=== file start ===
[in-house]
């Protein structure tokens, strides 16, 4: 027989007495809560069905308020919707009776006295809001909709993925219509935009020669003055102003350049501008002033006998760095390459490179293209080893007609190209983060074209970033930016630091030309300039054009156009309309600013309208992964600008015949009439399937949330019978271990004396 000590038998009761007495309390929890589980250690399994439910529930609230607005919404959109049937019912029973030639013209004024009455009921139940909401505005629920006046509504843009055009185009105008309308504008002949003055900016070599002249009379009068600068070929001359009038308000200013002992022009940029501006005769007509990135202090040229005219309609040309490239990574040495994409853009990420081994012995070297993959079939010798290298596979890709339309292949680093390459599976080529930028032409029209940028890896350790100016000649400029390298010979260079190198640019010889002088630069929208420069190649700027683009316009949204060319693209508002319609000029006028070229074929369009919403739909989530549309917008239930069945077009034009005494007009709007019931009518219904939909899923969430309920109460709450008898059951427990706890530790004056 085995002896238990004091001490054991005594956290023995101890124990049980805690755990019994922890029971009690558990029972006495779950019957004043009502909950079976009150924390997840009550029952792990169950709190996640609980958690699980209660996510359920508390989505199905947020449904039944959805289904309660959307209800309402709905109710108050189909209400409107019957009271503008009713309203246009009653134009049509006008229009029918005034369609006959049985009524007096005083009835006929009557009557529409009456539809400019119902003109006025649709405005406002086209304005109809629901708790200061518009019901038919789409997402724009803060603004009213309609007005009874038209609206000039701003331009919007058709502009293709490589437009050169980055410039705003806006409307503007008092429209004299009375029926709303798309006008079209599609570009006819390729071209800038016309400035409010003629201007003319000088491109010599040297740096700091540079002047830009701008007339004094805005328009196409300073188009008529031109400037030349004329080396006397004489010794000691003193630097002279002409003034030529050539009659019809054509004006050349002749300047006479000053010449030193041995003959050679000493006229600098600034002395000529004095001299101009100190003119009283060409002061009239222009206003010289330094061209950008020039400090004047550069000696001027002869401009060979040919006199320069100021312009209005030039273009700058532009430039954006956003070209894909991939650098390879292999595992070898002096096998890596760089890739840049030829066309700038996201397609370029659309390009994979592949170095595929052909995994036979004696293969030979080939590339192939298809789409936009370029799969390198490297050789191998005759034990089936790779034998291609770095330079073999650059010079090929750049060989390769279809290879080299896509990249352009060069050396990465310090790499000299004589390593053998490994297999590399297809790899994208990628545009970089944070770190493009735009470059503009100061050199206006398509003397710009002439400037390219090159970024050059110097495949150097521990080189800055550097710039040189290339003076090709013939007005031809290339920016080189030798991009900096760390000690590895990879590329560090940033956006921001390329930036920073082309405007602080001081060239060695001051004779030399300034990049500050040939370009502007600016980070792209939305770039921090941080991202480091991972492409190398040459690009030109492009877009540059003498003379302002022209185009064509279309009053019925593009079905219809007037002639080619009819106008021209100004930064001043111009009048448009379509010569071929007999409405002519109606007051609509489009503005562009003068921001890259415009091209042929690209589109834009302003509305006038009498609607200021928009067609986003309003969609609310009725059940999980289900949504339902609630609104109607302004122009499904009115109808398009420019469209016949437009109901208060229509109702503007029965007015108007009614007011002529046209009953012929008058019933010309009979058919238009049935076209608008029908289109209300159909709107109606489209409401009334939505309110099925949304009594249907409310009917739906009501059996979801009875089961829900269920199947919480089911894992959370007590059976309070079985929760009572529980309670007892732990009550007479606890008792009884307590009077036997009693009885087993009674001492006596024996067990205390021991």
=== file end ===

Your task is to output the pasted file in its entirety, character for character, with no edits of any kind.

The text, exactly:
[in-house]
């Protein structure tokens, strides 16, 4: 027989007495809560069905308020919707009776006295809001909709993925219509935009020669003055102003350049501008002033006998760095390459490179293209080893007609190209983060074209970033930016630091030309300039054009156009309309600013309208992964600008015949009439399937949330019978271990004396 000590038998009761007495309390929890589980250690399994439910529930609230607005919404959109049937019912029973030639013209004024009455009921139940909401505005629920006046509504843009055009185009105008309308504008002949003055900016070599002249009379009068600068070929001359009038308000200013002992022009940029501006005769007509990135202090040229005219309609040309490239990574040495994409853009990420081994012995070297993959079939010798290298596979890709339309292949680093390459599976080529930028032409029209940028890896350790100016000649400029390298010979260079190198640019010889002088630069929208420069190649700027683009316009949204060319693209508002319609000029006028070229074929369009919403739909989530549309917008239930069945077009034009005494007009709007019931009518219904939909899923969430309920109460709450008898059951427990706890530790004056 085995002896238990004091001490054991005594956290023995101890124990049980805690755990019994922890029971009690558990029972006495779950019957004043009502909950079976009150924390997840009550029952792990169950709190996640609980958690699980209660996510359920508390989505199905947020449904039944959805289904309660959307209800309402709905109710108050189909209400409107019957009271503008009713309203246009009653134009049509006008229009029918005034369609006959049985009524007096005083009835006929009557009557529409009456539809400019119902003109006025649709405005406002086209304005109809629901708790200061518009019901038919789409997402724009803060603004009213309609007005009874038209609206000039701003331009919007058709502009293709490589437009050169980055410039705003806006409307503007008092429209004299009375029926709303798309006008079209599609570009006819390729071209800038016309400035409010003629201007003319000088491109010599040297740096700091540079002047830009701008007339004094805005328009196409300073188009008529031109400037030349004329080396006397004489010794000691003193630097002279002409003034030529050539009659019809054509004006050349002749300047006479000053010449030193041995003959050679000493006229600098600034002395000529004095001299101009100190003119009283060409002061009239222009206003010289330094061209950008020039400090004047550069000696001027002869401009060979040919006199320069100021312009209005030039273009700058532009430039954006956003070209894909991939650098390879292999595992070898002096096998890596760089890739840049030829066309700038996201397609370029659309390009994979592949170095595929052909995994036979004696293969030979080939590339192939298809789409936009370029799969390198490297050789191998005759034990089936790779034998291609770095330079073999650059010079090929750049060989390769279809290879080299896509990249352009060069050396990465310090790499000299004589390593053998490994297999590399297809790899994208990628545009970089944070770190493009735009470059503009100061050199206006398509003397710009002439400037390219090159970024050059110097495949150097521990080189800055550097710039040189290339003076090709013939007005031809290339920016080189030798991009900096760390000690590895990879590329560090940033956006921001390329930036920073082309405007602080001081060239060695001051004779030399300034990049500050040939370009502007600016980070792209939305770039921090941080991202480091991972492409190398040459690009030109492009877009540059003498003379302002022209185009064509279309009053019925593009079905219809007037002639080619009819106008021209100004930064001043111009009048448009379509010569071929007999409405002519109606007051609509489009503005562009003068921001890259415009091209042929690209589109834009302003509305006038009498609607200021928009067609986003309003969609609310009725059940999980289900949504339902609630609104109607302004122009499904009115109808398009420019469209016949437009109901208060229509109702503007029965007015108007009614007011002529046209009953012929008058019933010309009979058919238009049935076209608008029908289109209300159909709107109606489209409401009334939505309110099925949304009594249907409310009917739906009501059996979801009875089961829900269920199947919480089911894992959370007590059976309070079985929760009572529980309670007892732990009550007479606890008792009884307590009077036997009693009885087993009674001492006596024996067990205390021991």